Brazil's Bolsonaro attacking basic human rights, says HRW

The tough-talking Bolsonaro frequently lambasts opponents or critics in Brazil and abroad

Brazil's President Jair Bolsonaro is attacking basic human rights and putting the country's democracy at risk, Human Rights Watch warned Wednesday in a scathing assessment of the far-right leader.

In a series of criticisms, HRW chief Kenneth Roth accused Bolsonaro of giving a green light to police to use lethal force without proper justification and undermining efforts to fight torture.

Roth also charged Bolsonaro with attacking environmental activists and encouraging illegal logging in the Amazon rainforest, where widespread fires in recent months sparked a global outcry and diplomatic spat over Bolsonaro's handling of the crisis.

"What we see President Bolsonaro doing is frontally attacking with his rhetoric and his policies the most basic human rights," Roth told AFP in Sao Paulo.

Roth's comments come after HRW held a board meeting in Brazil for the first time to "demonstrate our concern" and help Brazilians fighting back against these "anti-rights policies."

During their visit this week, HRW directors met with Rodrigo Maia, the powerful head of the lower chamber of Congress, and Foreign Minister Ernesto Araujo in the capital Brasilia.

But neither Bolsonaro nor senior members of his government accepted HRW's requests for face-to-face talks, Roth said.

Justice Minister Sergio Moro "only told us that he would meet with us as we were on the plane leaving Brasilia yesterday, so after he knew that we were no longer there," Roth told reporters.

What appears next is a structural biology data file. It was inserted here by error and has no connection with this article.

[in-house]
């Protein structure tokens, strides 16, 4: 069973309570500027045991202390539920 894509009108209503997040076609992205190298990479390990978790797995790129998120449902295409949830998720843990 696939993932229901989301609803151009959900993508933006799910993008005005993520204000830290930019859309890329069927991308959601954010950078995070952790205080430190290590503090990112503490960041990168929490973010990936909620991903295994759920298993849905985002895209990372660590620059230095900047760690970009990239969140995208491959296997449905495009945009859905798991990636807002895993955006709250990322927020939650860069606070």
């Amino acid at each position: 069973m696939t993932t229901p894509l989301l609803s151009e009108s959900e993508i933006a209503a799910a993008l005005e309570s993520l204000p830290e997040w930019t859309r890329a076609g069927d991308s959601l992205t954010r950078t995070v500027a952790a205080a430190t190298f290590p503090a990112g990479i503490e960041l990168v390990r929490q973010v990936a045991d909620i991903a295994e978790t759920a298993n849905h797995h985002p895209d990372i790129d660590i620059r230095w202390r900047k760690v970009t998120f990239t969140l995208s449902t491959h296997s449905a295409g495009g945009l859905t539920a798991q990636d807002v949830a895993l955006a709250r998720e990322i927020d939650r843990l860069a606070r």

Bolsonaro's office did not immediately respond to AFP's request for comment.

Rio de Janeiro state Governor Wilson Witzel also declined to meet with HRW.

A supporter of Bolsonaro's anti-crime rhetoric, Witzel has adopted a hardline security strategy that has fueled a surge in police killings this year.

The tough-talking Bolsonaro frequently lambasts opponents or critics in Brazil and abroad -- including political leaders, activists and media outlets -- sometimes resorting to vulgar rhetoric to insult them.

Since taking power in January, Bolsonaro has been the target of massive nationwide demonstrations over his policies ranging from education budget cuts to a loosening of gun laws.

His fans have taken to the streets in a show of support, but generally in smaller numbers.

In early September, UN human rights chief Michelle Bachelet expressed concern over "a narrowing of the democratic space" in Brazil.

Roth warned Brazil's democracy, though strong, was at stake in a political battle for the country's "soul."

"It's not clear which way the battle is going to go," he said.

Roth suggested Brazil was on the path to becoming an "elected dictatorship."

"A president, just because he is elected, is not above the law," he told reporters.

"Many autocrats around the world try to place themselves above the law, they say 'I was elected, I don't need to follow the law, I don't need to respect human rights'.

"That's how you become an autocrat, that's how authoritarian governments emerge, that's how you get this kind of elected dictatorship."